Preterm pregnancy
babies born after IVF treatment are more likely to be premature. It is due to increased levels of relaxin, a hormone produced in the corpus luteum.

Risks in babies born from IVF

Several studies indicate that babies born through an IVF process are usually more likely to have chromosomal abnormalities than those conceived naturally. Usually, the highest incidence of chromosomal abnormalities in these babies does not derive from the IVF technique itself, but from the factors that cause sterility.

On the other hand, there is not enough evidence to confirm an increased risk of congenital malformations in babies born by IVF processes. In addition, these babies are not different from naturally conceived babies in terms of psychological, cognitive and motor development.

Other complications associated with IVF

In addition to OHSS, medication administered to promote ovarian maturation and control ovulation can lead to other side effects, such as:

  • Mild pain and bruising at the injection site of the drugs
  • Sickness or vomiting
  • Swelling
  • Abdominal pain
  • Breast sensibility
  • Increased vaginal discharge
  • Mood swings
  • Fatigue.
  • Allergic reaction

Finally, to comment that assisted reproduction techniques imply a physical, financial and emotional commitment on the part of the couple. This can lead to psychological and emotional stress, especially if IVF is unsuccessful. Patients may feel frustration at not getting their reproductive desire.

FAQs from users

Can ICSI produce the same risks as conventional IVF?

By Marta Barranquero Gómez (embryologist).

Yes, ICSI or intracytoplasmic sperm injection has the same risks as conventional IVF. In both cases the same processes of ovarian stimulation, puncture, etc. are carried out.

The main difference between the two is that in ICSI the previously selected sperm is introduced directly into the egg with the help of a microinjector. On the other hand, conventional IVF consists of bringing the egg into contact with a large quantity of sperm.

Is IVF more likely to cause fetal malformations?

By Marta Barranquero Gómez (embryologist).

There are several studies that indicate a higher probability of chromosomal abnormalities in fetuses after assisted reproductive treatment than in naturally conceived fetuses. However, there are no differences in relation to congenital malformations, i.e., anatomical anomalies in the fetus.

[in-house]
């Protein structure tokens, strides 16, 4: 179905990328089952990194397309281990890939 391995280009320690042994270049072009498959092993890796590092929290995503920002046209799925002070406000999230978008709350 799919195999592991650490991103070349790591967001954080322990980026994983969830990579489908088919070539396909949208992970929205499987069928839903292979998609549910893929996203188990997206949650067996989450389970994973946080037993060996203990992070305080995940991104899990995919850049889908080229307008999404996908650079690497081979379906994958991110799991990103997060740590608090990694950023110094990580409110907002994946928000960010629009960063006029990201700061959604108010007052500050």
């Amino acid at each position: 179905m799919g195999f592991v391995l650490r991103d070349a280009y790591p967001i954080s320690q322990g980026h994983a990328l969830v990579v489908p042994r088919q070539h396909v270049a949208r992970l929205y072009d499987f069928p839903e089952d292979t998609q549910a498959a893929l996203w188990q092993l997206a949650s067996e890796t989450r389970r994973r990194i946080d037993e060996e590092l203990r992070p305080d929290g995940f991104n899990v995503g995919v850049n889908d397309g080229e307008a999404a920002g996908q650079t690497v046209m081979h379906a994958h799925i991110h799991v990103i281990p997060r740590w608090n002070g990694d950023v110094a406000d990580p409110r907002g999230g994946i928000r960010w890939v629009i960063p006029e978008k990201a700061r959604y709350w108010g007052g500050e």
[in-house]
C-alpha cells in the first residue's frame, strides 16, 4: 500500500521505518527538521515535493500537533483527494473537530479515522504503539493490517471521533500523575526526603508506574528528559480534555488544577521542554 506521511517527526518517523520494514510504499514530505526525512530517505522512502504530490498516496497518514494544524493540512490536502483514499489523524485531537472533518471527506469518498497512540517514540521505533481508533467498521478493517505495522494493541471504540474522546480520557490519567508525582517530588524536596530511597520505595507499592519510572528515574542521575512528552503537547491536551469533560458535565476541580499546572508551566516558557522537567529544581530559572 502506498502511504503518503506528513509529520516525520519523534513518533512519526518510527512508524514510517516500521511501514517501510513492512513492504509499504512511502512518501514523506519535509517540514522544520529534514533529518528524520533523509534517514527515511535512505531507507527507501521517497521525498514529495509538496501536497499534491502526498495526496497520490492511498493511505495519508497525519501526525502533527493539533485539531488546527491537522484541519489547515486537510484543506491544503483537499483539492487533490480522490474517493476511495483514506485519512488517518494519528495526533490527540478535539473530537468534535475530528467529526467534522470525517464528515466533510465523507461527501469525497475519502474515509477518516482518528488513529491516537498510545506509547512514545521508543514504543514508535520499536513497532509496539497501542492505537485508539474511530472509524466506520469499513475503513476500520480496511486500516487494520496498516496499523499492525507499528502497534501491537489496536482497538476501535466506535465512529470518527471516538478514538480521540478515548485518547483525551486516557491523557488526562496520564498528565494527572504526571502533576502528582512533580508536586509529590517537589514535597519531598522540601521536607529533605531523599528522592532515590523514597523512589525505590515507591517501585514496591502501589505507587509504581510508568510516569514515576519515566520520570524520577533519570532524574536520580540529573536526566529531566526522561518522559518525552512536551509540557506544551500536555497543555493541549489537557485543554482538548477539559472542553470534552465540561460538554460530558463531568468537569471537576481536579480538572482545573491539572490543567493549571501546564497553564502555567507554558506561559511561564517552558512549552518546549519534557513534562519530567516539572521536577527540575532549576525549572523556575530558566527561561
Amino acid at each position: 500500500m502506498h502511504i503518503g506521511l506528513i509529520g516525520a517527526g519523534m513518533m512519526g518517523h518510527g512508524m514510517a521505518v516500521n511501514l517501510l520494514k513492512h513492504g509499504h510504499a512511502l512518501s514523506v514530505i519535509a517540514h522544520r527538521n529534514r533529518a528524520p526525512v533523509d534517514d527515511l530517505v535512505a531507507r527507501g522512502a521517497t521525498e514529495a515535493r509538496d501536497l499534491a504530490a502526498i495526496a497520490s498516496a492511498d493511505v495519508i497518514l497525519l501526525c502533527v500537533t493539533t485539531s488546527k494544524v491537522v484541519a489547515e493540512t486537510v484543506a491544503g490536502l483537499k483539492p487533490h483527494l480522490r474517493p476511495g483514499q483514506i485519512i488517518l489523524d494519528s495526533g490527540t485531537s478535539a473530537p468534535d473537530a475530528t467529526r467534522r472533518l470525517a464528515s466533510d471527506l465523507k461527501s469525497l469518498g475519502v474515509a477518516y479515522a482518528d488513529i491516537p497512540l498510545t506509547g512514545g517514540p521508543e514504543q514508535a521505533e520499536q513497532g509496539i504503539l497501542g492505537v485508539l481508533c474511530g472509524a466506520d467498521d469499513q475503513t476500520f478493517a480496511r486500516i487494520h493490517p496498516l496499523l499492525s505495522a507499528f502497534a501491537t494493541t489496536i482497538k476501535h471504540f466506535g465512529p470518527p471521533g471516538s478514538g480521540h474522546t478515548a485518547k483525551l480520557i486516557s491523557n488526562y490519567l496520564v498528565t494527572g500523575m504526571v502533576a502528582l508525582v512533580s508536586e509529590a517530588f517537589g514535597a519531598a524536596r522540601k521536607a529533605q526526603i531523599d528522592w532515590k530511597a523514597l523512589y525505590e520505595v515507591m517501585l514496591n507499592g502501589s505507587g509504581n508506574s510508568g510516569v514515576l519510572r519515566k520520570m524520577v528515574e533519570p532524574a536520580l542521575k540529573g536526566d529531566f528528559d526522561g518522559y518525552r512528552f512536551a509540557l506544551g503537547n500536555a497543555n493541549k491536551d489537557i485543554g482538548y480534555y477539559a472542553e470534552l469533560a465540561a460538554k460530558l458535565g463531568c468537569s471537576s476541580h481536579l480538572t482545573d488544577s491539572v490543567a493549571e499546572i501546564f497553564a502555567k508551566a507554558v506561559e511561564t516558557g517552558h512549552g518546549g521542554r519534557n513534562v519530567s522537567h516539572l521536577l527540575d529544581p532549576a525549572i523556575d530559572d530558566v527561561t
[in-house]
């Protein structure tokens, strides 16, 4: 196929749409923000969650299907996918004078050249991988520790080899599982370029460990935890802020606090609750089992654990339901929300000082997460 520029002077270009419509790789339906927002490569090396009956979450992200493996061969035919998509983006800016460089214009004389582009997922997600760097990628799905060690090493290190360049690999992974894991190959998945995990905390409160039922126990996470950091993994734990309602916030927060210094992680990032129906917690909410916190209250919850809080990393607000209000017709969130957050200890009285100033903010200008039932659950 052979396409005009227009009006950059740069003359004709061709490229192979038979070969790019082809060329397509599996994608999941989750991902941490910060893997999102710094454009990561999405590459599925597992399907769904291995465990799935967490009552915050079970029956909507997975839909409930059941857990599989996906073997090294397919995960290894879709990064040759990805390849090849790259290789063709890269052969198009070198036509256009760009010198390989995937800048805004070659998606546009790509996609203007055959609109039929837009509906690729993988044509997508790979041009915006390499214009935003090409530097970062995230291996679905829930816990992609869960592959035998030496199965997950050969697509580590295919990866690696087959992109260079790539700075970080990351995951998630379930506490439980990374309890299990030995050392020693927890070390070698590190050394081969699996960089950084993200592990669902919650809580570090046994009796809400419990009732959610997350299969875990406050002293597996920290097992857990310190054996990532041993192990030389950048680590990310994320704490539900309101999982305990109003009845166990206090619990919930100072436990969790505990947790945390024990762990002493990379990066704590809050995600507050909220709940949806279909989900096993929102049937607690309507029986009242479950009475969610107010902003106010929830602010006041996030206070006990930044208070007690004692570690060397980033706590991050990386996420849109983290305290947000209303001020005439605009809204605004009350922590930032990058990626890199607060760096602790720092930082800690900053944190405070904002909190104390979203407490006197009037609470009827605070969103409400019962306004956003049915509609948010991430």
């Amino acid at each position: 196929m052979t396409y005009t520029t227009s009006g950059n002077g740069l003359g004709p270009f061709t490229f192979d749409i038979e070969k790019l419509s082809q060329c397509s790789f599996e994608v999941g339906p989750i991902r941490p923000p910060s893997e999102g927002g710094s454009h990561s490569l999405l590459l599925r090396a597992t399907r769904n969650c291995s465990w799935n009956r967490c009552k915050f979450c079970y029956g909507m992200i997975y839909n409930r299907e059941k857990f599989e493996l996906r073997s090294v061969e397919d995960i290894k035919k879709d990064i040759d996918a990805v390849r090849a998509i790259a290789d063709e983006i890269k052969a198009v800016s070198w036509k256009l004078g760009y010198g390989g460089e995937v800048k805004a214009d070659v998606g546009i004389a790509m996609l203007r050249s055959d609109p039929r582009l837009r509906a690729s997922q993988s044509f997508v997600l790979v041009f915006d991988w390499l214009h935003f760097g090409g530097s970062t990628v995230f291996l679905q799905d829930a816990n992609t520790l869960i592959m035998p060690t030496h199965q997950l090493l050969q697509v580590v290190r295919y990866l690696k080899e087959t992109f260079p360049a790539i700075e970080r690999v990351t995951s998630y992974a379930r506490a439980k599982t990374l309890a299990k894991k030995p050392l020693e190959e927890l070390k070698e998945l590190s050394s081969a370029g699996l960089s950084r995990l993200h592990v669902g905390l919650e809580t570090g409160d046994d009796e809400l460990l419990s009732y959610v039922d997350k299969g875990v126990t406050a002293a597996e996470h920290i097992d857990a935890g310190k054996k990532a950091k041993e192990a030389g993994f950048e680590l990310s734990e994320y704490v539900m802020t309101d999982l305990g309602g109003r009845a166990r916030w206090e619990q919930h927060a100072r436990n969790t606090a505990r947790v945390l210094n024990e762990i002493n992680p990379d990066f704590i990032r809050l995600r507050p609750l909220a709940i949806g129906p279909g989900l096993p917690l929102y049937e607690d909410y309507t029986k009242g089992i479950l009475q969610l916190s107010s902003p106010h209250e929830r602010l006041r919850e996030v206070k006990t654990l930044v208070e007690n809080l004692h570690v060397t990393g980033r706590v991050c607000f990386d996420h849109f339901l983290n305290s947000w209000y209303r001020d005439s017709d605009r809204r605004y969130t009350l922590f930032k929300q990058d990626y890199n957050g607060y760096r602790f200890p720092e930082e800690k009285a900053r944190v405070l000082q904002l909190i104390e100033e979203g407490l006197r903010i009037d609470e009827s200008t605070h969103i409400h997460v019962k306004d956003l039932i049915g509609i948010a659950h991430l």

Are there greater risks when IVF treatment is given to older women?

By Marta Barranquero Gómez (embryologist).

Yes, as age increases, the risks become greater for both the future mother and the fetus. In addition, the possibility of achieving pregnancy is reduced.

Is there ethical controversy in IVF techniques?

By Marta Barranquero Gómez (embryologist).

Yes, many people think it is unethical to create embryos artificially in a laboratory. In addition, they do not see it as appropriate to reject those embryos of poor quality and therefore have no chance of giving rise to a pregnancy.

Despite all this, it is a legal assisted reproduction technique and has helped thousands of people fulfill their reproductive desire.

Suggested for you

Repeated IVF failures occur on numerous occasions. If you want more information, you can visit the following link: Recurrent IVF Failure: Causes and Solutions to be Parents.

We have also commented that one of the risks of an IVF treatment is multiple or twin pregnancies. If you want to read more about it, you can click here: What Are the Risk of Twin Pregnancy in Surrogacy Process?

Our editors have made great efforts to create this content for you. By sharing this post, you are helping us to keep ourselves motivated to work even harder.

References

Authors and contributors

 Andrea Rodrigo
Andrea Rodrigo
Embryologist
Bachelor's Degree in Biotechnology from the Polytechnic University of Valencia. Master's Degree in Biotechnology of Human Assisted Reproduction from the University of Valencia along with the Valencian Infertility Institute (IVI). Postgraduate course in Medical Genetics. More information about Andrea Rodrigo
Adapted into english by:
 Marie Tusseau
Marie Tusseau
Babygest Staff
Editorial Director of Babygest magazine in French and English. More information about Marie Tusseau

Find the latest news on assisted reproduction in our channels.